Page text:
21st Century Wire says…
If there’s one thing that the Federal Reserve of Counterfeiting hates – it’s allowing the American people to see what they’re doing.
They don’t like letting the plebs have a look at how they create money for old rope (printing money out of thin air and then lending it to the US gov’t at compounding interest rates), and more importantly – who are they giving our money away to under the table. It could be anyone, anywhere in the world. Lending money to their friends at 0%, or even less than zero percent interest? That’s just what they do…
Now Congress is threatening to end the party.
However, people should beware of cornering a rabid animal. What will the banksters do if their supremacy is challenged by lowly serfs and vassals of the keep (wars, famine, civil unrest, economic collapse)?
Janet Yellen’s astonishing letter to the Speaker of the House, Paul Ryan, is a sign that the central bank is panicking over the fact that Congress is unhappy with the job the central bank has been doing.
Mrs. Yellen’s letter, sent also to the minority leader, Nancy Pelosi, is a protest against a bill known as the Fed Oversight Reform and Modernization Act, which is nearing a vote in the House and would require the Fed to choose a rules for the formation of monetary policy and let the Congress and the public know what they are.
That has got to be one of the most gentle, democratic, transparent reforms in the history of democracy. It doesn’t require the Fed to stick to its monetary rules, just develop a set of guidelines and let the Congress know what they are. Yet Mrs. Yellen suggests that this mild measure would breach the Fed’s independence from the Congress that created it. Her letter is whiny, inaccurate, and threatening all at once, evincing an “it’s my ball and you can’t play with it” attitude.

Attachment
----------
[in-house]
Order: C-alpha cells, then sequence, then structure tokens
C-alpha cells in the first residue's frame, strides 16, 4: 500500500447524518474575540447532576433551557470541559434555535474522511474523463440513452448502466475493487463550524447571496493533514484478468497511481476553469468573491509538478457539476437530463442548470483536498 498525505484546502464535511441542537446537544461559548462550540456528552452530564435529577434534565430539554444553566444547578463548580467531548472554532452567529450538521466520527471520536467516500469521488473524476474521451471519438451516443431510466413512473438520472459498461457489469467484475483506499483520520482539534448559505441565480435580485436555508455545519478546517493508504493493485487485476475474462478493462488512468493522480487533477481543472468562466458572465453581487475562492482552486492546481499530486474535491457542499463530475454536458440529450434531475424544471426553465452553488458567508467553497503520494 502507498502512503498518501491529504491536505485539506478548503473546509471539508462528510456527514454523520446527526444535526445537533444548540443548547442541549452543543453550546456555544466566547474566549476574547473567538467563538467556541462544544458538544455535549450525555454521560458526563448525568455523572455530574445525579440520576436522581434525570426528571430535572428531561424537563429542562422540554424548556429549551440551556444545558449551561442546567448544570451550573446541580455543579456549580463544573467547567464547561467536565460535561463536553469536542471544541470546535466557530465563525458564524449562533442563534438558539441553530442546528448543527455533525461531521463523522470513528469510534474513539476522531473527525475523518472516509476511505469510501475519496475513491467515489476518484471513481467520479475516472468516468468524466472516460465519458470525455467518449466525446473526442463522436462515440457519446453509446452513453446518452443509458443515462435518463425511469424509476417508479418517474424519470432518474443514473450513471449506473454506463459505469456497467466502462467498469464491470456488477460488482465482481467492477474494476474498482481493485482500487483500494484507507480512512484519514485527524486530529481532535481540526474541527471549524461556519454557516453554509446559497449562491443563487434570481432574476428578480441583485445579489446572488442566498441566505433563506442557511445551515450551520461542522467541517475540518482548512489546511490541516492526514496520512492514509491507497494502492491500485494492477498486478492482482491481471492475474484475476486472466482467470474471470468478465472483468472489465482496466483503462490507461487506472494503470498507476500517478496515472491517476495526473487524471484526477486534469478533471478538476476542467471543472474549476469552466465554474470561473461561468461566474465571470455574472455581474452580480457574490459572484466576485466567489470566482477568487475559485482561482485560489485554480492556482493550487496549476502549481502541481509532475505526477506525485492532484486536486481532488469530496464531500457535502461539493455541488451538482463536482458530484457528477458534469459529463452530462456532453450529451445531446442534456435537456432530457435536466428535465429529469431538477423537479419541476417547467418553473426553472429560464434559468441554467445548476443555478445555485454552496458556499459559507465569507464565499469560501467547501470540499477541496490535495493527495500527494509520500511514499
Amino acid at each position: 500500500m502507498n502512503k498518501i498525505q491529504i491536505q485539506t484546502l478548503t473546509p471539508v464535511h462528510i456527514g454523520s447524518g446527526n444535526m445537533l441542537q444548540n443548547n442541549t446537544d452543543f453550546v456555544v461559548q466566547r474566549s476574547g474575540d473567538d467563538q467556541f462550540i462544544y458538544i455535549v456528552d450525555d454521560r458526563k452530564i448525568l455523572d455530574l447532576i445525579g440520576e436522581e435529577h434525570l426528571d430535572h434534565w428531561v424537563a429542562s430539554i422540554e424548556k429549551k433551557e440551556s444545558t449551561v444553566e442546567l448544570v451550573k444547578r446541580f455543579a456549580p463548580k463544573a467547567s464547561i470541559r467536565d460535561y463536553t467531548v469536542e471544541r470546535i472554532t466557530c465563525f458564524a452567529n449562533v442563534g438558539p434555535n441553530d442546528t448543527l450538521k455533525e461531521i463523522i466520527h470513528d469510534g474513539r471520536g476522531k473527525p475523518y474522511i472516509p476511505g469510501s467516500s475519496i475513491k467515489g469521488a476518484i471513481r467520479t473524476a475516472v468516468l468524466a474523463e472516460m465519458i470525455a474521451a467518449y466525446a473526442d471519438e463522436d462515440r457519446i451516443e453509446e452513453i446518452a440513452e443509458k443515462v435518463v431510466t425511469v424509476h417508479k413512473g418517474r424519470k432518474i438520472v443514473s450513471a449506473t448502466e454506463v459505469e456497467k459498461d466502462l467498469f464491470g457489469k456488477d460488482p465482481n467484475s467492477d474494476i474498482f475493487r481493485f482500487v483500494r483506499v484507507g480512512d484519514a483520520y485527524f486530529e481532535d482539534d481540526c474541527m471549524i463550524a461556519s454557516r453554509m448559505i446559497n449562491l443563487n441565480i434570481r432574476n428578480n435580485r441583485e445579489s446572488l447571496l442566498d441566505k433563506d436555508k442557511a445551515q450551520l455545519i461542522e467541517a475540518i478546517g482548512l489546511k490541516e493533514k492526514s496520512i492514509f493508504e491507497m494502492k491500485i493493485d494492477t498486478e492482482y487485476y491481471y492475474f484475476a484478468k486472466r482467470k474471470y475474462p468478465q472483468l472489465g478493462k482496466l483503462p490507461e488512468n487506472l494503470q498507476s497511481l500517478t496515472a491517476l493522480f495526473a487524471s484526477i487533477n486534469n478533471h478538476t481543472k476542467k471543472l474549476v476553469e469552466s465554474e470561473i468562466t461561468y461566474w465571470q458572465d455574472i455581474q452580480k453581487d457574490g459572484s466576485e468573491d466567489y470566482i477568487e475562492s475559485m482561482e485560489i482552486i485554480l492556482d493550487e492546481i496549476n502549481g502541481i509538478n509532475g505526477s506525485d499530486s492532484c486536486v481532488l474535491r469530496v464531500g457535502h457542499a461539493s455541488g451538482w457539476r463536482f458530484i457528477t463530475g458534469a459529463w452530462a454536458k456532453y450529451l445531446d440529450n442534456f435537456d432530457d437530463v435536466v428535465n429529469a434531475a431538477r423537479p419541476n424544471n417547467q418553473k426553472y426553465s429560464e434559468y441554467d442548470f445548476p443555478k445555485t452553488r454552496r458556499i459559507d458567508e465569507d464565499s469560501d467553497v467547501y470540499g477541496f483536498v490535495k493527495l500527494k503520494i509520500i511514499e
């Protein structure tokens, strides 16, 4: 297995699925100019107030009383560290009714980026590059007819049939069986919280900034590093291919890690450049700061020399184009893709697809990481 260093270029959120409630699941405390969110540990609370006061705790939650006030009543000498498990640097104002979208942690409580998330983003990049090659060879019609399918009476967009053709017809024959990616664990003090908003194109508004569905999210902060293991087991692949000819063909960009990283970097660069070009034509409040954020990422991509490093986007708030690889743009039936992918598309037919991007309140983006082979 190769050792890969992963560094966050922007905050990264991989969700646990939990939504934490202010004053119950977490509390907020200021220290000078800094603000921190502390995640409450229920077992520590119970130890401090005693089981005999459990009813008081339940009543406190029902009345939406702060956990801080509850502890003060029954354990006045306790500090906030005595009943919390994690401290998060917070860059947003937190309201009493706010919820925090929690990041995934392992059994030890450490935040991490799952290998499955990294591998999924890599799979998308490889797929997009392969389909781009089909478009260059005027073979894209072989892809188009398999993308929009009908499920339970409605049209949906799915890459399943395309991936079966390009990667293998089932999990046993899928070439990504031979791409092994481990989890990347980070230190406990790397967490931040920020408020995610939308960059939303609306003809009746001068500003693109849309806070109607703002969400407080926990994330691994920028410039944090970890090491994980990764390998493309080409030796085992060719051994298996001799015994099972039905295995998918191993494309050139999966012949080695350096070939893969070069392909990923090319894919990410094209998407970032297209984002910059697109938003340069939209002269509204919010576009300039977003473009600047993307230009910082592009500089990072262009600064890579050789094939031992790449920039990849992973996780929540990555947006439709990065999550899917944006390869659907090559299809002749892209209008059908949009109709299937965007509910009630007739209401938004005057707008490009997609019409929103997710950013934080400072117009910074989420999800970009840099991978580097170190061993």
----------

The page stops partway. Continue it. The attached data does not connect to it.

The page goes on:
One would think the FORM Act would be a lead pipe cinch in a democracy. Mrs. Yellen’s letter is particularly shocking given that it is precisely to the Congress that the Constitution grants the monetary powers. These include the power to borrow money on the credit of the United States, to coin money and regulate the value thereof, to provide for punishment of counterfeiting, to regulate commerce, and to fix the standard of weights and measures.
Congress could, if it wanted, dismantle the Federal Reserve entirely. It could refuse to confirm its governors. It could require that dollars be redeemed in gold. If the Fed doesn’t want to establish a voluntary, non-binding monetary guideline, the Congress could turn around and legislate a binding one. The Congress hasn’t — at least not yet — done any of those things. It is merely considering a bill requiring the Fed to establish its own rules and let the rest of us know what it is doing.
This, incidentally, has already passed the House Financial Services Committee, albeit on a party line vote, the way, say, Obamacare passed the Congress. Support for more oversight of the Fed, though, is far more bipartisan than Obamacare and the reforms are relatively mild. Audit the Fed, which would give Congress an on-going look at what the Fed is doing on monetary policy and is now a part of this bill, passed the House in September 2014 by a vote of 333 to 92, with something like 109 Democrats voting for the measure.
Why is Congress itching for more oversight of the Fed? The reason is that the Fed was culpable in the crisis of 2008…
READ MORE FINANCIAL NEWS AT: 21st Century Wire Finance Files